“He’s been grilled on the subject of Marilyn Monroe for over 50 years since her death in 1962. Having captured her Seven Year Itch flapping dress scene in sequential stills, and photographed the actress in her dressing gown between takes…Erwitt witnessed her demise on the cursed set of The Misfits in 1960. In the 42-degree heat of the Nevada desert, the drug-addled, neurotic Monroe failed to turn up for shoots as her relationship with her husband, and the film’s screenwriter, Arthur Miller disintegrated. Meanwhile, director John Huston went on wild benders: his gambling debts had to be covered by the production. Within a few years, all of The Misfits’ leading cast — Clark Gable, Monroe and Montgomery Clift — would be dead.

‘Marilyn was so screwed up at that time. She could hardly make it to the shoots,’ Erwitt says, visibly cringing. ‘She kept running off to LA to see her shrink. John Huston was out gambling every night, drinking, but he never seemed to have a hangover. Whatever bad shape Marilyn was in, it would be difficult to take a bad photograph of her. Being photogenic was a strong element of her fame.’ To lighten the mood, I ask who he considers to be the Monroe of our day. But he shakes his head and says quietly: ‘I don’t think about those things.’”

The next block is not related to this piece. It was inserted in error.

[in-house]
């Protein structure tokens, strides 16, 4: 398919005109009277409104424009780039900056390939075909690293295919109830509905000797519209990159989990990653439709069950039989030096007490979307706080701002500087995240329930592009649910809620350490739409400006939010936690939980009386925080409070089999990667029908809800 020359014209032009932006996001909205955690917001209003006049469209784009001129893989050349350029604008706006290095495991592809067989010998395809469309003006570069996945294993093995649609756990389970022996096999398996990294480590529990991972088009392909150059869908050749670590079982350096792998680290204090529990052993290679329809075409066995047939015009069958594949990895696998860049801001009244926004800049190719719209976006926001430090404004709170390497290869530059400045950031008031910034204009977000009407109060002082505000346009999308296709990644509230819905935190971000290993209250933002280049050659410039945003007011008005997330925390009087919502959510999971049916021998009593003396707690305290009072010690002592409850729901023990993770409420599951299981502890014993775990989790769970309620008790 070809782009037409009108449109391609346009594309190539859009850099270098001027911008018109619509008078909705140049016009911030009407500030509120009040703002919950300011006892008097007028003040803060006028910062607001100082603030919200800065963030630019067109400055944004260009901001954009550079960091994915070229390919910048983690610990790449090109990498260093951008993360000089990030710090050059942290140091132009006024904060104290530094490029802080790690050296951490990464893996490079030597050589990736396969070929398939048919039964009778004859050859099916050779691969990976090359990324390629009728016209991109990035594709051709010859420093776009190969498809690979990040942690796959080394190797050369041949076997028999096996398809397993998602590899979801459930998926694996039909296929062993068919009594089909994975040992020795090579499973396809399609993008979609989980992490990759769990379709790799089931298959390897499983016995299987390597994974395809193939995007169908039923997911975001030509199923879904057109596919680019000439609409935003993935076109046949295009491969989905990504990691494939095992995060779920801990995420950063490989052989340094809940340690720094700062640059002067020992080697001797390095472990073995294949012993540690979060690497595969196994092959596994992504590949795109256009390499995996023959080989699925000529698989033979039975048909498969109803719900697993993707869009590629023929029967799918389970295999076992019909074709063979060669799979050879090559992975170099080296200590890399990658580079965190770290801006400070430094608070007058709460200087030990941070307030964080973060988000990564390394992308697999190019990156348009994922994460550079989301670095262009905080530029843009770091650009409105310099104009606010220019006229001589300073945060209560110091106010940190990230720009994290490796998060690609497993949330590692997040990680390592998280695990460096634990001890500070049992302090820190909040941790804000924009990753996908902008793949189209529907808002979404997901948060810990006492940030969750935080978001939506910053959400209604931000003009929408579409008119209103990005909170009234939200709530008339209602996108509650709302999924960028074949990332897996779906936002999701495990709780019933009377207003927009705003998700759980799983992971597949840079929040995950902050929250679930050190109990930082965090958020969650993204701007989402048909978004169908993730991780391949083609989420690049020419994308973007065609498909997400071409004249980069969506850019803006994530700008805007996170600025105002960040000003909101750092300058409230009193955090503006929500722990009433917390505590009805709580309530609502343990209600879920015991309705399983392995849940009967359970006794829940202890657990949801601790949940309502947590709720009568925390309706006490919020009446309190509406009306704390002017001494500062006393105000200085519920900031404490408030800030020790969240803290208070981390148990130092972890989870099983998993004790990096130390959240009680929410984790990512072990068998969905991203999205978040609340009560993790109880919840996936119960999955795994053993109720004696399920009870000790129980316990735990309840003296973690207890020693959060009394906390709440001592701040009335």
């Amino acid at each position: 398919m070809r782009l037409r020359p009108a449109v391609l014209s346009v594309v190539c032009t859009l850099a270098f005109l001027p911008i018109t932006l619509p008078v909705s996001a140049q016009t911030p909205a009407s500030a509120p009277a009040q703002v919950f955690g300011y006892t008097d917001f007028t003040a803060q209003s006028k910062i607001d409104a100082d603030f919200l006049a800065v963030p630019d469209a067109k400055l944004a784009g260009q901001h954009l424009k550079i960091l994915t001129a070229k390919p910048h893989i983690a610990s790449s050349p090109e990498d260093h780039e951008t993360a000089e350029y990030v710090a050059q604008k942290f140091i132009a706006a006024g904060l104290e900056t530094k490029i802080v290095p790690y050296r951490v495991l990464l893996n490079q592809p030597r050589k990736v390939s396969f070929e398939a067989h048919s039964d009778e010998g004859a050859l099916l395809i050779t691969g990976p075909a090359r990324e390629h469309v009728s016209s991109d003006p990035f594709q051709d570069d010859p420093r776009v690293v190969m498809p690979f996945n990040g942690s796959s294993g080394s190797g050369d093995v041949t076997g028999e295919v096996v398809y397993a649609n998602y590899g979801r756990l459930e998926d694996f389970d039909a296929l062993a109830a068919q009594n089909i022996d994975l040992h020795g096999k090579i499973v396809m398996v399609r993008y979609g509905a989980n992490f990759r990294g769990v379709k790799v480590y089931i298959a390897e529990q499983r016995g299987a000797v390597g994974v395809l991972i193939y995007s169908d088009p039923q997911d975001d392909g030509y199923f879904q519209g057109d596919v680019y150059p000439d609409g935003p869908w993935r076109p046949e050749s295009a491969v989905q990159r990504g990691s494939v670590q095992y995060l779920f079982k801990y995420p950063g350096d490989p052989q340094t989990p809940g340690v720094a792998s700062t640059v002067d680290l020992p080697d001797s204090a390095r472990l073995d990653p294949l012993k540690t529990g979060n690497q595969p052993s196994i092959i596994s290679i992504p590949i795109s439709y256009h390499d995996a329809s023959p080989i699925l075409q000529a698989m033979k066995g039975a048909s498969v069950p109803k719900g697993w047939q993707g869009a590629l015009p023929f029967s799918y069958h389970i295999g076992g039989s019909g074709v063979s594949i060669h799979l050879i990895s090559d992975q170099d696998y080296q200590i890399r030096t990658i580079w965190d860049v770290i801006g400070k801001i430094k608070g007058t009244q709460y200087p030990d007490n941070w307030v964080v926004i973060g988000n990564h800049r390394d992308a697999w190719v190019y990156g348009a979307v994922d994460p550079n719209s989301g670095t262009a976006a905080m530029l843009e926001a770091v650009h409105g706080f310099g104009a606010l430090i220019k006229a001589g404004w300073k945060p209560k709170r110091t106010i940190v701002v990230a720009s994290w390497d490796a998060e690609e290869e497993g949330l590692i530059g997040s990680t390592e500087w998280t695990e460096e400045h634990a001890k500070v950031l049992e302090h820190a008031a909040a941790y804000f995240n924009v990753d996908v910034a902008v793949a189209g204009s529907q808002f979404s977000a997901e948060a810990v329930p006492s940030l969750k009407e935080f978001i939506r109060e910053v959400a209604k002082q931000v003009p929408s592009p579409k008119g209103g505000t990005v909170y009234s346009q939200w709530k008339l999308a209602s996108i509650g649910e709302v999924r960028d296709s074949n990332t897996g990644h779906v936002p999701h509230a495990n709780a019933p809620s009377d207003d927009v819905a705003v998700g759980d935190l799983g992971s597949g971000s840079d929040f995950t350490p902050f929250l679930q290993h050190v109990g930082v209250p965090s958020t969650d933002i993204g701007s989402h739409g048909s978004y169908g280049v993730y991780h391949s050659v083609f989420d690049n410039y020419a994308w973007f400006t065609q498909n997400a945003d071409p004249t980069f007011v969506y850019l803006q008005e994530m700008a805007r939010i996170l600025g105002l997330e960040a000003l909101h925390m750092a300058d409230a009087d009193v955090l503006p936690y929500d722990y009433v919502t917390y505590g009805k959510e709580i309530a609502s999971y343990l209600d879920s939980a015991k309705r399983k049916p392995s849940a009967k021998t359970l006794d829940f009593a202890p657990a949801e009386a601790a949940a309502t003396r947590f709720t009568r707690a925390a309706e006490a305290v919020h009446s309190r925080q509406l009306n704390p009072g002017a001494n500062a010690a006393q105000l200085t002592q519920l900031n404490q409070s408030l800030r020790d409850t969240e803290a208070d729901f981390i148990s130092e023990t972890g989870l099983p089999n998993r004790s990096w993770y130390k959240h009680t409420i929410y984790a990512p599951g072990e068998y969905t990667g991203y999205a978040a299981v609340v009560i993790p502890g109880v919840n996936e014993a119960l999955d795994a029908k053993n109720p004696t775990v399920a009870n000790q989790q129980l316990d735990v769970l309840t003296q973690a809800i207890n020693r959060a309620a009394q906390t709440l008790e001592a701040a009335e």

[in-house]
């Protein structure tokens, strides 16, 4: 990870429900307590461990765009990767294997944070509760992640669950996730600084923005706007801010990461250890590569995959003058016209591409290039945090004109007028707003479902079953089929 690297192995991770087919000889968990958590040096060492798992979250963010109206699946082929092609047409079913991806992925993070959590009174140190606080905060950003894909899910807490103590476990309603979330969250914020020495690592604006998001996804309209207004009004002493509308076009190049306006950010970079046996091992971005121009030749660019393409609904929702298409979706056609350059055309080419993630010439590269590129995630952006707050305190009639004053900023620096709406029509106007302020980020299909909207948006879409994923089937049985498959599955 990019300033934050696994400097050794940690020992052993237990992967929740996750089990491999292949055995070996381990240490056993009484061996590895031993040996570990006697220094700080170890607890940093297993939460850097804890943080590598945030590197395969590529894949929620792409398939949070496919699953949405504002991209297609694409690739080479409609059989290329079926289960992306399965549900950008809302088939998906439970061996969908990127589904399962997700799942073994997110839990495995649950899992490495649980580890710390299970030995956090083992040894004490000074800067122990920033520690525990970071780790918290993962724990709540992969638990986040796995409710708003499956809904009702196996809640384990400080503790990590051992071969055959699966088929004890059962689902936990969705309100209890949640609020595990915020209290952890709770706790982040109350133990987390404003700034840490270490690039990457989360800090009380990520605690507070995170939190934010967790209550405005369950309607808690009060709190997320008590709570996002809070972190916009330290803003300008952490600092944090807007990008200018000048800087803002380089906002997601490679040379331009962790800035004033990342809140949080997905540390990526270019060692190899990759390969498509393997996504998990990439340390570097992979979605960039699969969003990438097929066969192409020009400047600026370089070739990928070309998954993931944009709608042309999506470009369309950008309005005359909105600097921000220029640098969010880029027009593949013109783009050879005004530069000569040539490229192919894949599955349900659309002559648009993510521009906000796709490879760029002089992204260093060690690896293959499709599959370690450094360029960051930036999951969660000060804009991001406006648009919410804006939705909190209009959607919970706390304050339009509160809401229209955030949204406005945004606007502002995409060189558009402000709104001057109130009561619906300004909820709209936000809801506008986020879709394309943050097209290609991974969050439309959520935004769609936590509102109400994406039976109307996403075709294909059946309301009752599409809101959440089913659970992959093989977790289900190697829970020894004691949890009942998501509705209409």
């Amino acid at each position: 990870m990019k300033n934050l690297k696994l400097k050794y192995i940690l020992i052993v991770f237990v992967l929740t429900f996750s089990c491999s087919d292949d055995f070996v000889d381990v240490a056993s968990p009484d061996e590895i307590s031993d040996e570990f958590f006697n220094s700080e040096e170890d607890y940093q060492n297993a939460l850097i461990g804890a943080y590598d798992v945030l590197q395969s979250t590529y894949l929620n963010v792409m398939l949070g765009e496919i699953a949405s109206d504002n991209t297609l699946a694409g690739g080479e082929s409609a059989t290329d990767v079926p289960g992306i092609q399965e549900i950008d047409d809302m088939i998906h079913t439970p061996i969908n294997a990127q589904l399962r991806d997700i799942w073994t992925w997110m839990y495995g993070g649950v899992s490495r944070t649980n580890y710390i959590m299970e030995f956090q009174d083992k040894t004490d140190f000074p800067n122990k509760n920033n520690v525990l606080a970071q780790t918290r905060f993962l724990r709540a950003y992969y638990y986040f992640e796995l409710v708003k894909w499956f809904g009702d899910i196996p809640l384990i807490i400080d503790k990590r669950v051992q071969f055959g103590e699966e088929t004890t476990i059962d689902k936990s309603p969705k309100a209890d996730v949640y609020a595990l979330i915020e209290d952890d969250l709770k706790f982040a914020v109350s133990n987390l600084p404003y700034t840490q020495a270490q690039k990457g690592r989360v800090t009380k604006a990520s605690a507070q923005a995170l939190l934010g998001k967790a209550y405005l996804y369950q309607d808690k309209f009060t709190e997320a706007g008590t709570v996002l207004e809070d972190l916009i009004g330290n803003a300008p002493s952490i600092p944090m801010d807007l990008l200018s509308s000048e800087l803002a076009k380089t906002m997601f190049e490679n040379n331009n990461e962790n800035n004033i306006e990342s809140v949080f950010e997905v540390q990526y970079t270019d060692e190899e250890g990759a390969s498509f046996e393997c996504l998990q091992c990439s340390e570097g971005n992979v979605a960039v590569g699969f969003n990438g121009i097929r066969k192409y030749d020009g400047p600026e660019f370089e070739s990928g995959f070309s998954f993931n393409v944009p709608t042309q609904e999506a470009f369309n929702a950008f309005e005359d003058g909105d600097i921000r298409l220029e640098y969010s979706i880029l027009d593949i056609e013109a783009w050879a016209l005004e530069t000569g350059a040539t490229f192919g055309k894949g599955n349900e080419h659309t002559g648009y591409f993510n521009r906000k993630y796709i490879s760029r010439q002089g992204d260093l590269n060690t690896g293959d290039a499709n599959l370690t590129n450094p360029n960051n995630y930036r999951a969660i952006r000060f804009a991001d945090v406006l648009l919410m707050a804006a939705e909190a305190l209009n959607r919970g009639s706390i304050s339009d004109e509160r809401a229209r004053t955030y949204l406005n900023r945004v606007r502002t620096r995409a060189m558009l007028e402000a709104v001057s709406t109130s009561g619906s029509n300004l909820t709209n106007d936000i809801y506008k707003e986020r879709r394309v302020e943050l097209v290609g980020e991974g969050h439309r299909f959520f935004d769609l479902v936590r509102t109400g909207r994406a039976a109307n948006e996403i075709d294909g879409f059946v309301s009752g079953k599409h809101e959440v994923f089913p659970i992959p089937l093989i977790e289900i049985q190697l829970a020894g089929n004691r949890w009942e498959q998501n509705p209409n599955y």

Greene Exhibit in Wroclaw, Poland

An archive of lost outtakes by Milton Greene will be on display in the Polish city of Wroclaw this summer, Reuters reports. (For the backstory, read our previous posts here.)

“The western Polish city successfully bid for the pictures at an auction last year for 6.4 million zloty ($1.69 million) according to local media, and the collection is likely to become a major attraction to Wroclaw, which is due to be one of two European capitals of culture in 2016.

It is made up of more than 3,000 prints and also includes pictures of other actresses such as Audrey Hepburn, Grace Kelly, Judy Garland and Marlene Dietrich.